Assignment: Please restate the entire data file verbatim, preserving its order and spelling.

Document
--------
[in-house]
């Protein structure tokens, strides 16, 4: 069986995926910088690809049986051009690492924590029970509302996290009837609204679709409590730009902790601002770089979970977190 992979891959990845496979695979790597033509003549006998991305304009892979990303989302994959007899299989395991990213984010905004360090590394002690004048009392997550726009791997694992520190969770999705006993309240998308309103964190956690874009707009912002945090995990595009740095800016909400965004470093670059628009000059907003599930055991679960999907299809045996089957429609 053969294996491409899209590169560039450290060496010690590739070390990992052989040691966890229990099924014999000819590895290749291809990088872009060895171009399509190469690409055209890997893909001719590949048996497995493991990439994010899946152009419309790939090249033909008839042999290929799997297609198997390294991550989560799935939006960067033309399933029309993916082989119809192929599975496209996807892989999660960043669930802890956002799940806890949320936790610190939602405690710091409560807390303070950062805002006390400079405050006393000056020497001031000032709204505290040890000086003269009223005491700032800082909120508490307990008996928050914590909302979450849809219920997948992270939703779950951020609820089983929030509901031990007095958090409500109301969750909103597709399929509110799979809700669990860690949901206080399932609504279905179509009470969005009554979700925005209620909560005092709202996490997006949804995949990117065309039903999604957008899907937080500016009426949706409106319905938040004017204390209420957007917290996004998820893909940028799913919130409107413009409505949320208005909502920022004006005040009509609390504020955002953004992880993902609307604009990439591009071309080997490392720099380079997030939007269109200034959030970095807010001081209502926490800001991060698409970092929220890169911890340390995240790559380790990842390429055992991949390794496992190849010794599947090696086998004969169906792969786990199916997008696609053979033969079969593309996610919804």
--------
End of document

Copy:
[in-house]
């Protein structure tokens, strides 16, 4: 069986995926910088690809049986051009690492924590029970509302996290009837609204679709409590730009902790601002770089979970977190 992979891959990845496979695979790597033509003549006998991305304009892979990303989302994959007899299989395991990213984010905004360090590394002690004048009392997550726009791997694992520190969770999705006993309240998308309103964190956690874009707009912002945090995990595009740095800016909400965004470093670059628009000059907003599930055991679960999907299809045996089957429609 053969294996491409899209590169560039450290060496010690590739070390990992052989040691966890229990099924014999000819590895290749291809990088872009060895171009399509190469690409055209890997893909001719590949048996497995493991990439994010899946152009419309790939090249033909008839042999290929799997297609198997390294991550989560799935939006960067033309399933029309993916082989119809192929599975496209996807892989999660960043669930802890956002799940806890949320936790610190939602405690710091409560807390303070950062805002006390400079405050006393000056020497001031000032709204505290040890000086003269009223005491700032800082909120508490307990008996928050914590909302979450849809219920997948992270939703779950951020609820089983929030509901031990007095958090409500109301969750909103597709399929509110799979809700669990860690949901206080399932609504279905179509009470969005009554979700925005209620909560005092709202996490997006949804995949990117065309039903999604957008899907937080500016009426949706409106319905938040004017204390209420957007917290996004998820893909940028799913919130409107413009409505949320208005909502920022004006005040009509609390504020955002953004992880993902609307604009990439591009071309080997490392720099380079997030939007269109200034959030970095807010001081209502926490800001991060698409970092929220890169911890340390995240790559380790990842390429055992991949390794496992190849010794599947090696086998004969169906792969786990199916997008696609053979033969079969593309996610919804």